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USC would gain control of taxpayer-owned parking lots under proposal

December 18, 2012 |  8:04 pm
A proposed agreement between the state and USC would give the private university control of taxpayer-owned parking lots that serve the Los Angeles Memorial Coliseum and several public museums at Exposition Park.

Released in draft form Tuesday, the proposal is part of a lease package that allows USC to take over operations of the Coliseum, home to the school’s football team, and the companion Sports Arena for as long as 99 years.

It would also grant USC the option of razing the Sports Arena and developing the site as a professional soccer stadium.

State officials plan to hold a series of public meetings on the proposal over the next few weeks. The California Science Center board, the landlord of the Coliseum property, is expected to discuss the matter at its Jan. 9 meeting.

The Coliseum Commission has already struck a tentative lease deal with USC for management of the complex. The panel sought the agreement after a financial scandal helped drive the property to the edge of insolvency.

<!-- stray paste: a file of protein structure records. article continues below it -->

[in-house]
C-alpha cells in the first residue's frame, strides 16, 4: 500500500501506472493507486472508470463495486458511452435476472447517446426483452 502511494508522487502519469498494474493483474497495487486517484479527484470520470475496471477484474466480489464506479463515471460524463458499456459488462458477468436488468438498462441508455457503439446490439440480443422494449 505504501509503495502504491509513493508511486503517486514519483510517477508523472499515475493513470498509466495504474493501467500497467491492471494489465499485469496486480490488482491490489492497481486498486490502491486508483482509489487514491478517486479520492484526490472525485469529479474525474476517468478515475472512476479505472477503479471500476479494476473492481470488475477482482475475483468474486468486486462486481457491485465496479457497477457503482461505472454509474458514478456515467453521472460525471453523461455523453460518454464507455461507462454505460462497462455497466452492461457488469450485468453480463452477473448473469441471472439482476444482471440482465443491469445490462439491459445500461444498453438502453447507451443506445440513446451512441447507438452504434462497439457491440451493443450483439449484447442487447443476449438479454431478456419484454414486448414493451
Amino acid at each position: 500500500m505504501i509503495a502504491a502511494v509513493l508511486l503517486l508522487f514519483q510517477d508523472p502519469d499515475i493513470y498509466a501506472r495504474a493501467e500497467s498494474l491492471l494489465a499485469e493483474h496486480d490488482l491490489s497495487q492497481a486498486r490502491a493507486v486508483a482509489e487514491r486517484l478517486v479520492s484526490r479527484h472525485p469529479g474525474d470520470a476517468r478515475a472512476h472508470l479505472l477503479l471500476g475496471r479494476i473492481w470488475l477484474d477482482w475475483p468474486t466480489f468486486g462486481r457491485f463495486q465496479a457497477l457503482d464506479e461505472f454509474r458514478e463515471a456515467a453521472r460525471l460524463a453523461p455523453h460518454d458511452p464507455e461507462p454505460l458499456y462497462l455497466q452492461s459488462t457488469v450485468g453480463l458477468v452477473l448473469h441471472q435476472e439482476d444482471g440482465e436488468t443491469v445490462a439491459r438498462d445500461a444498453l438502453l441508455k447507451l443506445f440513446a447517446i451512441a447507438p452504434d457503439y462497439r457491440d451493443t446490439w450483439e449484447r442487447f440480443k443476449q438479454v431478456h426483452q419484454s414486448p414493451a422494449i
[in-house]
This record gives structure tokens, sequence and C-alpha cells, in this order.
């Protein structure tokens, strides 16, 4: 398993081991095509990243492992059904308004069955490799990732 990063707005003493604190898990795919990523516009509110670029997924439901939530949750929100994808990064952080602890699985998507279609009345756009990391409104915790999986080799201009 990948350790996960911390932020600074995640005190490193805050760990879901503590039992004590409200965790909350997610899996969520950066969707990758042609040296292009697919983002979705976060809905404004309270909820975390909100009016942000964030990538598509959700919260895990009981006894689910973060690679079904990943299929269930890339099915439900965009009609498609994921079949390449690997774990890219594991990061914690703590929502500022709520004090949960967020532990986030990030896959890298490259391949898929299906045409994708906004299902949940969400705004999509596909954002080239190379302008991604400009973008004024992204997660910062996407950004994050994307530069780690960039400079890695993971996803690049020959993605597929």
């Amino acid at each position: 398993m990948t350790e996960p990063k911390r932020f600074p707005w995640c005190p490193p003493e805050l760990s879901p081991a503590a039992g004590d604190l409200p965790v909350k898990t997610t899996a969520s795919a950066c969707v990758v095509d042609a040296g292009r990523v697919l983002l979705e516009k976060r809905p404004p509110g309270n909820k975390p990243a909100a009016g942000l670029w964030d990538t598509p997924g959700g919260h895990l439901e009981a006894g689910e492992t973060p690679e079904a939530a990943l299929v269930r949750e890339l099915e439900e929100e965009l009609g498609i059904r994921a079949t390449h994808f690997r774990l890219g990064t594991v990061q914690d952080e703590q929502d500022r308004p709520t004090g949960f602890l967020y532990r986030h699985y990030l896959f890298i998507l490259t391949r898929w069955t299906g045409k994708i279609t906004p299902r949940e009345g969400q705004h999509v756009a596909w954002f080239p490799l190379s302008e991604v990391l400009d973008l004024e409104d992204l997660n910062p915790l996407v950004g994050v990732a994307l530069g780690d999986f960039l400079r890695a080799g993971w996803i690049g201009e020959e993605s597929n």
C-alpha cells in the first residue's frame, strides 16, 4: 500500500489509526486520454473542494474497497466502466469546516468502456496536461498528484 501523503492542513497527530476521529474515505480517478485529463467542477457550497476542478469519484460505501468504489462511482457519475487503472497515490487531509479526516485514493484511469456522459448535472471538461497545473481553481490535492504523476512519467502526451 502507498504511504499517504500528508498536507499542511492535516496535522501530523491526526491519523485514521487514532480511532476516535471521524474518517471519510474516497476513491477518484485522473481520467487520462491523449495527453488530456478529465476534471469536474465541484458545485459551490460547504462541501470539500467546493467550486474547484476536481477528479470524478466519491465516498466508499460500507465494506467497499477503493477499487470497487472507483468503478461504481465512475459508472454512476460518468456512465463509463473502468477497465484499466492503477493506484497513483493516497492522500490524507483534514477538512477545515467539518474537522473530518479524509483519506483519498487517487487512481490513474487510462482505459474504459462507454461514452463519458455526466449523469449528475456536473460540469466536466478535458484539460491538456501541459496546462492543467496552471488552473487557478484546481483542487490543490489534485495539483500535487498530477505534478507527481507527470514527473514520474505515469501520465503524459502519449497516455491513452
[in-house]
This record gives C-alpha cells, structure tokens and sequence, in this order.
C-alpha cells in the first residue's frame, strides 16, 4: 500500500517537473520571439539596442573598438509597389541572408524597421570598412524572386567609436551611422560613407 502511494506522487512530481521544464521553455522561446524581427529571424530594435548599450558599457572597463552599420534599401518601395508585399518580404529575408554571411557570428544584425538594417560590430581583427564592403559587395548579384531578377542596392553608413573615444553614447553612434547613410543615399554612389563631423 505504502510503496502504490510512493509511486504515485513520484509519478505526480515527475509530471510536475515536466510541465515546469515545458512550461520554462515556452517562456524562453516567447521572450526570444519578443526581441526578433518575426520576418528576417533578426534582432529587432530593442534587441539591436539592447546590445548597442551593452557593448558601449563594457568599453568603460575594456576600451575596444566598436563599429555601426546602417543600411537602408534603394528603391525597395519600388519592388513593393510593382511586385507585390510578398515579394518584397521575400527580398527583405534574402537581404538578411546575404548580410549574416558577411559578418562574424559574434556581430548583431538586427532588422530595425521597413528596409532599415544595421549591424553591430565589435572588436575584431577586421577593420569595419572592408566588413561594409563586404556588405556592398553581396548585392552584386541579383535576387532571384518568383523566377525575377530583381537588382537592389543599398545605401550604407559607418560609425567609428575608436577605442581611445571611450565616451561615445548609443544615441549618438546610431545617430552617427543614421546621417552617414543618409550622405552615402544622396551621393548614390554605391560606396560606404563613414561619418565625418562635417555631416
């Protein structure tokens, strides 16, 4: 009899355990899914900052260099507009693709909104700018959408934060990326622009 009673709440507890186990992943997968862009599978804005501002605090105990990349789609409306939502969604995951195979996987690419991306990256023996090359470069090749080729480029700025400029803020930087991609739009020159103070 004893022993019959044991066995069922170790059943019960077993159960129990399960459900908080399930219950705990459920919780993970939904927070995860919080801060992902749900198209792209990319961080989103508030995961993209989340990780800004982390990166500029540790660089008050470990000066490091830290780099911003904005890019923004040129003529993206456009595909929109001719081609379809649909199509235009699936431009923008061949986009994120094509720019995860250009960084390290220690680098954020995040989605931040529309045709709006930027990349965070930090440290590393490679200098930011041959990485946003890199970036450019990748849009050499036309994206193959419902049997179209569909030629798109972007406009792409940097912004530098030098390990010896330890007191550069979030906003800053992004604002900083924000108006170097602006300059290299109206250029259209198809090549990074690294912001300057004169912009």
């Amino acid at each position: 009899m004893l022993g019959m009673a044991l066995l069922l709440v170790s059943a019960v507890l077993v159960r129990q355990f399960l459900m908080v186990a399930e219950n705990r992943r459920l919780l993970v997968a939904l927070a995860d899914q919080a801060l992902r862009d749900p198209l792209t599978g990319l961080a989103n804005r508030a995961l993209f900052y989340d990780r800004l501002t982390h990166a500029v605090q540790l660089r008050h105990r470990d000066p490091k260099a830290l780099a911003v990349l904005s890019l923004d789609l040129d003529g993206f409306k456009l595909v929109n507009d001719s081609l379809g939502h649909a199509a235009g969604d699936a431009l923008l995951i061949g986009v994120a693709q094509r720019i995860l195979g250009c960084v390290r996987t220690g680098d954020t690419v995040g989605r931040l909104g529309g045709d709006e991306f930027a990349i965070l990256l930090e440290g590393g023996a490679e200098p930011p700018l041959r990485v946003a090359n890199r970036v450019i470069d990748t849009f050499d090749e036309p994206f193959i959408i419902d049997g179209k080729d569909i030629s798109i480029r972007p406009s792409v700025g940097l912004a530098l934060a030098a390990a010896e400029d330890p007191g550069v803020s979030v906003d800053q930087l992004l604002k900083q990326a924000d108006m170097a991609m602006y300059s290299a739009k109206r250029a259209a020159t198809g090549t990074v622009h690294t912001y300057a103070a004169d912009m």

USC would pay the state rent for the Coliseum and parking lots and share some profits from the operations. In addition, the school would fund tens of millions of dollars in improvements to the Coliseum. USC would also pay for upgrades to the Sports Arena if it exercises an option to keep running it.

The commission and state officials say the leases offer the best way to ensure that the aging Coliseum, a two-time Summer Olympics venue, does not fall into disuse. But critics say the agreements would grant USC too much authority over the property and not pay the public enough money in return.

Tuesday’s draft does not affect the Science Center parking garage. It guarantees the center and the other museums the right to stage up to a total of 24 major events a year at the Coliseum.

The California State and Consumer Services Agency invites the public to comment on the proposal at this email address: ExpoParkProposalComments@scsa.ca.gov.

--Paul Pringle and Rong-Gong Lin II

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